OCTOBER 2011 SNOW STORM
What happened? At the height of the snow storm that begin mid-day on Saturday, October 29, 2011, Westfield experienced the largest loss of electric load in history, resulting in 90% of our customers out of power. Wet heavy snow accumulation on leaf-laden trees resulted in fallen limbs, trees, wires and poles throughout the City. Westfield has the 2nd largest geographic land space in the commonwealth with over 400 miles of wire which presented another layer of difficulty in responding to the outages.
How did WG&E react? Although the WG&E is well prepared for such events with emergency response procedures in place, crews on standby and an ample stock supply, we quickly realized that the extent of damage was well beyond what our normal resources could handle. With approximately 16,000 customers left in the dark and impassable roadways and downed wires impeding our access to many areas of the city, we swiftly called in for support through our mutual aid agreements. As a result, we successfully obtained 35 additional crews (both line workers and tree crews) from North Carolina, Massachusetts, Connecticut and Canada at a time when the demand quickly surpassed the supply available. Many cities have been unable to receive mutual aid assistance until recently with their mutual aid crews not arriving until 4-5 days into the event and traveling from as far away as Michigan and Kansas. Meanwhile, at this same point in time, the WG&E had already restored close to 90% of those who had been out of power.
What happened to the power supply? All Cities and towns receive their power delivery through large high voltage power lines called “transmission lines” owned by Investor Owned Utilities, i.e.- Northeast Utilities and National Grid. With a storm of this geographic range and intensity, damage occurred in outlying areas and included these high tension lines that provide power to our City. As the chart below illustrates, the power supply coming into the city was severely impacted at the height of the storm. Of the four lines that feed Westfield, the two sources for our Buck Pond substation on the north side and one line into the south side substation were rendered inoperable. This put us in a very tenuous position for a period of many hours when, if another mishap occurred, the entire city would have been plunged into darkness with no immediate relief available. But just five days after the worst outage we've ever experienced occurred, our megawatt loads were just about back to normal.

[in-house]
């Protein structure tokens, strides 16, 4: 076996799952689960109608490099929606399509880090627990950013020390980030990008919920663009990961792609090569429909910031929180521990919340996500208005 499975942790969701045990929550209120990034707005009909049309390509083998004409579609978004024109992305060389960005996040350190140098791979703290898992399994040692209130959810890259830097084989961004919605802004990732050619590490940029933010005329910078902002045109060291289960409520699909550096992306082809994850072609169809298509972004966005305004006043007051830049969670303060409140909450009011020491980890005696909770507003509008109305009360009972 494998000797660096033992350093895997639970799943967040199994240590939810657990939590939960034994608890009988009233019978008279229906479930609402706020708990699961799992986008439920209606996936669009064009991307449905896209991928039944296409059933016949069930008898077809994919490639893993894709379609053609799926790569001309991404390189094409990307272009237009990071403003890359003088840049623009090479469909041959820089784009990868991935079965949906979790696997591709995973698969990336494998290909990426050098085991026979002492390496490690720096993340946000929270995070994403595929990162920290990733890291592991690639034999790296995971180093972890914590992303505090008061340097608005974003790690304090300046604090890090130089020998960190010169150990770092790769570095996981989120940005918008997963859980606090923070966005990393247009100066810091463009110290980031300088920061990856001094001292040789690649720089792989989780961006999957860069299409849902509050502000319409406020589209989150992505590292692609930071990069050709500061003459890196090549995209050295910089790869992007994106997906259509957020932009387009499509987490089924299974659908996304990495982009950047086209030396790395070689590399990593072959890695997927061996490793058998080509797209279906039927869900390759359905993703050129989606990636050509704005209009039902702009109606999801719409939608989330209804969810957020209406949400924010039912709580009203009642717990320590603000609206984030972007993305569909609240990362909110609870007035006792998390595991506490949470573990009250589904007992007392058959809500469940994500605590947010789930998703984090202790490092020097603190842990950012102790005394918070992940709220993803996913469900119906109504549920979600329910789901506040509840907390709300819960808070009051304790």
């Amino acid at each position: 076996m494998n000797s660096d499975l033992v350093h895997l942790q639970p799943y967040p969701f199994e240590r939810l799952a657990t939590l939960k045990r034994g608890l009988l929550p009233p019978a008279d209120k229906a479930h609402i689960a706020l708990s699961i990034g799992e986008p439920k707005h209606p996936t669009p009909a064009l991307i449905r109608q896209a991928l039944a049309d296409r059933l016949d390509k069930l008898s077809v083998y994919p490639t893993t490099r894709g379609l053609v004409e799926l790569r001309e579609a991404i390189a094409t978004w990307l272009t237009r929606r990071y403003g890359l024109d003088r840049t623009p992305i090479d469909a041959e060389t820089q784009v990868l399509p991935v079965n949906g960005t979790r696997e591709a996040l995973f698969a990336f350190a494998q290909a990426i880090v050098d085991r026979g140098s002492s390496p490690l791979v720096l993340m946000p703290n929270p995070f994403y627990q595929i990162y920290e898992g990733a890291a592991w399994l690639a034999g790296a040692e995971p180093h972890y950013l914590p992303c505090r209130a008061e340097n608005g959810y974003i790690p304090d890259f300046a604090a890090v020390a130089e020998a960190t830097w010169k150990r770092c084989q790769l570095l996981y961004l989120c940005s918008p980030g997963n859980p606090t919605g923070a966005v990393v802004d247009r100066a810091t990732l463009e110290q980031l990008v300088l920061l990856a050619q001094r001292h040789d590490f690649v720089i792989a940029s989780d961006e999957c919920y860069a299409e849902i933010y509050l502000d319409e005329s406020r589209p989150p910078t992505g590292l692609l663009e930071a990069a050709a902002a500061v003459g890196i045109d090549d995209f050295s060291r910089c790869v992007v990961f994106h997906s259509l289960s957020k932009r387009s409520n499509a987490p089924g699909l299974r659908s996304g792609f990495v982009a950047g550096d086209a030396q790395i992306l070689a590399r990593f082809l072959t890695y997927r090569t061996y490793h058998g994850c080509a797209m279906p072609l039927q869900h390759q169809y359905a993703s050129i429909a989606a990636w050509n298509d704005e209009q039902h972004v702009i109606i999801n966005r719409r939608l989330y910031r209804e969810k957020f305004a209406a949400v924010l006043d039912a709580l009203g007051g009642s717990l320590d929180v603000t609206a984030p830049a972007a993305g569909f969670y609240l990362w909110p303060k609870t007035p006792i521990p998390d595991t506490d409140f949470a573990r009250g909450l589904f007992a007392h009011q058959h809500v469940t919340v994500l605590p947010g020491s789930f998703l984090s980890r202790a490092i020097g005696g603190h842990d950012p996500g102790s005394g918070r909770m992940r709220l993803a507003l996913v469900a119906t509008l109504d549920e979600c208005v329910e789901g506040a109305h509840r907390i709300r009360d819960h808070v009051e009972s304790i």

How did W&E communicate during the outages? With an event of such catastrophic loss of power, the WG&E did its best to keep our customers well informed. Knowing that people would be anxious to know when and where power had been restored, we realized that cellular phone service would provide us with a quick means of communication. The explosion of smart phone users provided an opportunity for us to use social media to let our customers know of the progress we were making through continuous postings on our website, FaceBook page and Twitter account and it quickly became evident that our customers were spreading the word of this information stream as we watched our number of followers grow from approximately 250 to over 3,000 in a matter of days. This avenue of communication worked both ways in that not only were our customers being informed of where the crews were working and what streets had been restored, but we were also being advised by customers of specific areas that still needed attention. Residents who had sought refuge away from their home were able to quickly learn if their area had returned to power. The city officials, local newsprint, radio and television media groups were also following our postings on Facebook as their reporting reflected the information we had posted online. In addition, we also continued to maintain contact with local reporters to provide updates as they were requested.
Click on the image below to read an open letter to the community from Dan Howard, General Manager